On my Borders cycle of Sat 10th November I made a special detour to the little Borders village of Hutton to try to find out a little more for this slightly different post.
A low winter sun picked out this Celtic cross that is the war memorial. The grass had been cut around it for Remembrance Sunday.
I had a look around the village but I couldn't find any mention of one of Hutton's more unusual residents and of a heart warming tale at a time when we remember the great loss of war.
When Poland was invaded from Germany in the west and Russia in the east at the start of the second world war the poor Poles who were captured by the Russians were either executed out of hand or were marched off to prison camps to become slave labour (my uncle among them). When the Germans attacked the Russians, the prisoners were released to fight against the Nazis. Not surprisingly the Poles chose not to fight alongside the Russians but to join up with the British forces in the Middle East. It was here in 1942, in Iran, that a local boy traded a tiny orphaned bear cub for a couple of tins of meat. The troops fed the malnourished cub on condensed milk from a vodka bottle and soon adopted him as their mascot.
He was named Wojtek (smiling warrior) and as he grew he learned to wrestle, salute and drink beer. He obviously had the makings of a fine soldier and travelled with his comrades to Syria, Palestine and Egypt.
By 1944 the allied push was on into Italy but the officials at Alexandria would not let an animal aboard ship. It was for troop transport only. Thus Private Wotjek was enlisted, issued with a service number and pay book and standing over 6ft tall and weighing in at around 35 stone, headed off to fight the Nazis at Monte Cassino.
Here he is boarding the ship and heading to battle.
Monte Cassino was pretty horrific for all involved. The Germans were well entrenched in the mountains and the allied forces advance had ground to a halt. The Poles were brought forward for a final onslaught. Despite huge losses and withering fire they fought bravely and through it all was Private Wotjek, lifting cases of ammunition and carrying mortar shells to the front line. Can you imagine being an enlisted German facing overwhelming numbers of allied troops advancing towards you and out of the smoke and explosions comes a bear! His part in the battle did not go unnoticed and the 22nd Artillery Supply Company had a new emblem.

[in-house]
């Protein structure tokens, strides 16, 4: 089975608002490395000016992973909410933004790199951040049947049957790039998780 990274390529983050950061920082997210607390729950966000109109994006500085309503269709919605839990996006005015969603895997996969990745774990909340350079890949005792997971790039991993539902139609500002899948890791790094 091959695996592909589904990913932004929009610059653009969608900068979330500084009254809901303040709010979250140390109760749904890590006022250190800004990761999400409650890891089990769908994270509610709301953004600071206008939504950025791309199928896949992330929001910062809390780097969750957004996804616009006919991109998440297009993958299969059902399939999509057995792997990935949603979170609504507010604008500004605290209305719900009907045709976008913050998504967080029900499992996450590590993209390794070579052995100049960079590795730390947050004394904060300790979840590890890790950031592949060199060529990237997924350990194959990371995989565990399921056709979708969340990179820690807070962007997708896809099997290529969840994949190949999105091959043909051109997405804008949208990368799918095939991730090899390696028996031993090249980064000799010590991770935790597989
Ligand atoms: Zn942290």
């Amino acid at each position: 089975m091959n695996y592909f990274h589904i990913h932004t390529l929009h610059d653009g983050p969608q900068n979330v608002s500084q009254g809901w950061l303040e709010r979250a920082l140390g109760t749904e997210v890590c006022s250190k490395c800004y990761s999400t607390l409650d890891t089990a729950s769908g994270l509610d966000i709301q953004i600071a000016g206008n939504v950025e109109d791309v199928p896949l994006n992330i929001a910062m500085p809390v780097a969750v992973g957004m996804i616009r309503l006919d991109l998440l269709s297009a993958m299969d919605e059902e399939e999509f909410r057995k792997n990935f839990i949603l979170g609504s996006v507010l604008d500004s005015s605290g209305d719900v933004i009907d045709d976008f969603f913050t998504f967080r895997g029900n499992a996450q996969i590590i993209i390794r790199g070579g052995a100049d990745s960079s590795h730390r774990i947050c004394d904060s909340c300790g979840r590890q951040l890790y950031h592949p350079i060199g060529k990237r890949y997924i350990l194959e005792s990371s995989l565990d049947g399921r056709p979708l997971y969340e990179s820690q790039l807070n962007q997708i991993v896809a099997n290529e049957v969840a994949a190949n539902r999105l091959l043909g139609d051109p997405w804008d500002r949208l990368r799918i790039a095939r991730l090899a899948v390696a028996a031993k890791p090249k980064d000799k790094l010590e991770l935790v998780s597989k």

After the war there were many Poles who had the chance to return home but no longer really knew where home was. A few returned to the now Communist Poland, many disappeared off around the world. At the disbandment camp at Hutton in the Scottish Borders a lonely Private Wotjek sat and watched the comrades that he had grown up with leave for better lives. His days of being free to wrestle his friends, and enjoy a beer with the lads had come to an end.
Then the communists wanted him! But they weren't getting a brave bear like Wotjek. Instead he stayed in Scotland at Edinburgh Zoo where many of his old comrades came to visit. He always pricked up his ears when he heard Polish being spoken. His fame spread and he appeared on the BBC television programme 'Blue Peter'. There was even an incident when an old soldier jumped the fence at the zoo and had a wrestle with Wotjek for old times sake.
In 1963 at the age of 22 poor old Wotjek died. The imperial war museum honored him with a plaque as did the zoo.
And now at the Polish memorial Gardens at Bonnington in Leith people gather on Armistice day each year to remember the brave Poles who lost their homeland and gave their lives in conflict and some bring teddy bears to donate to the Sick Kids Hospital and as a little reminder of Private Wotjek, the soldier bear.
The above pictures appear on various sites and finding who to attribute them too is near impossible. A search for Wotjek (pronounced Voytek) brings up loads of sources and there is some film on Youtube.